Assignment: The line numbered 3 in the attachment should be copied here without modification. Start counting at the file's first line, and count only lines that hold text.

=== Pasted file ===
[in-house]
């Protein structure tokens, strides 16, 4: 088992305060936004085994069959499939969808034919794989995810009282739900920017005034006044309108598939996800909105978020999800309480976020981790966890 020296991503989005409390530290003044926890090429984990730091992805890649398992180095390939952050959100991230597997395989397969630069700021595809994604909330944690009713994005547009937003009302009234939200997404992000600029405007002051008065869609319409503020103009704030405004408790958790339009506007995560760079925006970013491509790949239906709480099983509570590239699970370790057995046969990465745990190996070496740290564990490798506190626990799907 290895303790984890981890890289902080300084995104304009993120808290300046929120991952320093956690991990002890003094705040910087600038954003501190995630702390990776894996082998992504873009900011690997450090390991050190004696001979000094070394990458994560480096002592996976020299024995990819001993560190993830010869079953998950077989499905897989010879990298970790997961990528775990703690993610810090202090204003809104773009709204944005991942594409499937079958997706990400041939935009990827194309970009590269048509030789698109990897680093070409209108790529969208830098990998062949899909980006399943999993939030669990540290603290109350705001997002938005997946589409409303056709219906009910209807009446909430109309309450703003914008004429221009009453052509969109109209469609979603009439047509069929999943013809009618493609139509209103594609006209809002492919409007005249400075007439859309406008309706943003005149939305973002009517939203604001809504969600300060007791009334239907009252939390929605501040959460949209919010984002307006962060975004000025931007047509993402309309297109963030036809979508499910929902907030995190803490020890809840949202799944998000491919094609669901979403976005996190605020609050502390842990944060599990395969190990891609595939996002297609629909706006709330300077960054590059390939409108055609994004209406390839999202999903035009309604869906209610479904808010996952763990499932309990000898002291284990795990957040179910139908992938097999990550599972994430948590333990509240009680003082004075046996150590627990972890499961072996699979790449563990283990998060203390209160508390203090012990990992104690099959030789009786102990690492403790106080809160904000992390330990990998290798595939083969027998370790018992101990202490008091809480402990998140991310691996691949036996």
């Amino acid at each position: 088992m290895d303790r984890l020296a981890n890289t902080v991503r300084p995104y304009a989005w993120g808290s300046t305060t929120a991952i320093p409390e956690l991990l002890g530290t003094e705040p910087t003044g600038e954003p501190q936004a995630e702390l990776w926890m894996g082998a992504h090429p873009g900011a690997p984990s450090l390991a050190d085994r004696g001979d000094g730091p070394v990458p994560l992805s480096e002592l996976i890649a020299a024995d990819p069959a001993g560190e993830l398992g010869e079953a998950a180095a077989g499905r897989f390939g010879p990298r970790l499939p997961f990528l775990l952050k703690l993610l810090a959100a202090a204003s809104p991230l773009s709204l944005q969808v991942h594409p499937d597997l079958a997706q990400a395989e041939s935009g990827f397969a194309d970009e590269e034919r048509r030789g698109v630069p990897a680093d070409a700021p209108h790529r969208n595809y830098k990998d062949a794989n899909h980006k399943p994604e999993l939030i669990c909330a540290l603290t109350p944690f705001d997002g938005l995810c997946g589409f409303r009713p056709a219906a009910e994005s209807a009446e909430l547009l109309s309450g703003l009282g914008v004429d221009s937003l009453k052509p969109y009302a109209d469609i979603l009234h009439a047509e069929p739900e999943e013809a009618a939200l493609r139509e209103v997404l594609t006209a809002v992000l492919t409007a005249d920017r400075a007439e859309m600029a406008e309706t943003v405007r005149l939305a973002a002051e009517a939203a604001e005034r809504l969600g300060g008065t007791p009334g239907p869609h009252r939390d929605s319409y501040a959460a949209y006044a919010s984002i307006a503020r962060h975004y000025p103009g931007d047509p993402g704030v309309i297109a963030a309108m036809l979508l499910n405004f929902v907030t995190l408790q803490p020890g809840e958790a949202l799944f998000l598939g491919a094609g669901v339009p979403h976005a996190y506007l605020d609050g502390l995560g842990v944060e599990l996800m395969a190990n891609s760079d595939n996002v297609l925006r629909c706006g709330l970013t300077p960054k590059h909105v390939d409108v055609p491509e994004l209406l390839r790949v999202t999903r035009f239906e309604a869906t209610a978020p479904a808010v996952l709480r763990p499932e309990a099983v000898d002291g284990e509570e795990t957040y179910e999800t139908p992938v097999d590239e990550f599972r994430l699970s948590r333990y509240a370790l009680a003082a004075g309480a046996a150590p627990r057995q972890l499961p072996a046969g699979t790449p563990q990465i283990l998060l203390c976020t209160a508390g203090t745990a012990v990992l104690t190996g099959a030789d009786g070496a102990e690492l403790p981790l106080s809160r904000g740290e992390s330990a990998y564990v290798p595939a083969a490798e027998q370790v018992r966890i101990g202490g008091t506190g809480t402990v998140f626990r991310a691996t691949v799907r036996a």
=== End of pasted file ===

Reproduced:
């Amino acid at each position: 088992m290895d303790r984890l020296a981890n890289t902080v991503r300084p995104y304009a989005w993120g808290s300046t305060t929120a991952i320093p409390e956690l991990l002890g530290t003094e705040p910087t003044g600038e954003p501190q936004a995630e702390l990776w926890m894996g082998a992504h090429p873009g900011a690997p984990s450090l390991a050190d085994r004696g001979d000094g730091p070394v990458p994560l992805s480096e002592l996976i890649a020299a024995d990819p069959a001993g560190e993830l398992g010869e079953a998950a180095a077989g499905r897989f390939g010879p990298r970790l499939p997961f990528l775990l952050k703690l993610l810090a959100a202090a204003s809104p991230l773009s709204l944005q969808v991942h594409p499937d597997l079958a997706q990400a395989e041939s935009g990827f397969a194309d970009e590269e034919r048509r030789g698109v630069p990897a680093d070409a700021p209108h790529r969208n595809y830098k990998d062949a794989n899909h980006k399943p994604e999993l939030i669990c909330a540290l603290t109350p944690f705001d997002g938005l995810c997946g589409f409303r009713p056709a219906a009910e994005s209807a009446e909430l547009l109309s309450g703003l009282g914008v004429d221009s937003l009453k052509p969109y009302a109209d469609i979603l009234h009439a047509e069929p739900e999943e013809a009618a939200l493609r139509e209103v997404l594609t006209a809002v992000l492919t409007a005249d920017r400075a007439e859309m600029a406008e309706t943003v405007r005149l939305a973002a002051e009517a939203a604001e005034r809504l969600g300060g008065t007791p009334g239907p869609h009252r939390d929605s319409y501040a959460a949209y006044a919010s984002i307006a503020r962060h975004y000025p103009g931007d047509p993402g704030v309309i297109a963030a309108m036809l979508l499910n405004f929902v907030t995190l408790q803490p020890g809840e958790a949202l799944f998000l598939g491919a094609g669901v339009p979403h976005a996190y506007l605020d609050g502390l995560g842990v944060e599990l996800m395969a190990n891609s760079d595939n996002v297609l925006r629909c706006g709330l970013t300077p960054k590059h909105v390939d409108v055609p491509e994004l209406l390839r790949v999202t999903r035009f239906e309604a869906t209610a978020p479904a808010v996952l709480r763990p499932e309990a099983v000898d002291g284990e509570e795990t957040y179910e999800t139908p992938v097999d590239e990550f599972r994430l699970s948590r333990y509240a370790l009680a003082a004075g309480a046996a150590p627990r057995q972890l499961p072996a046969g699979t790449p563990q990465i283990l998060l203390c976020t209160a508390g203090t745990a012990v990992l104690t190996g099959a030789d009786g070496a102990e690492l403790p981790l106080s809160r904000g740290e992390s330990a990998y564990v290798p595939a083969a490798e027998q370790v018992r966890i101990g202490g008091t506190g809480t402990v998140f626990r991310a691996t691949v799907r036996a």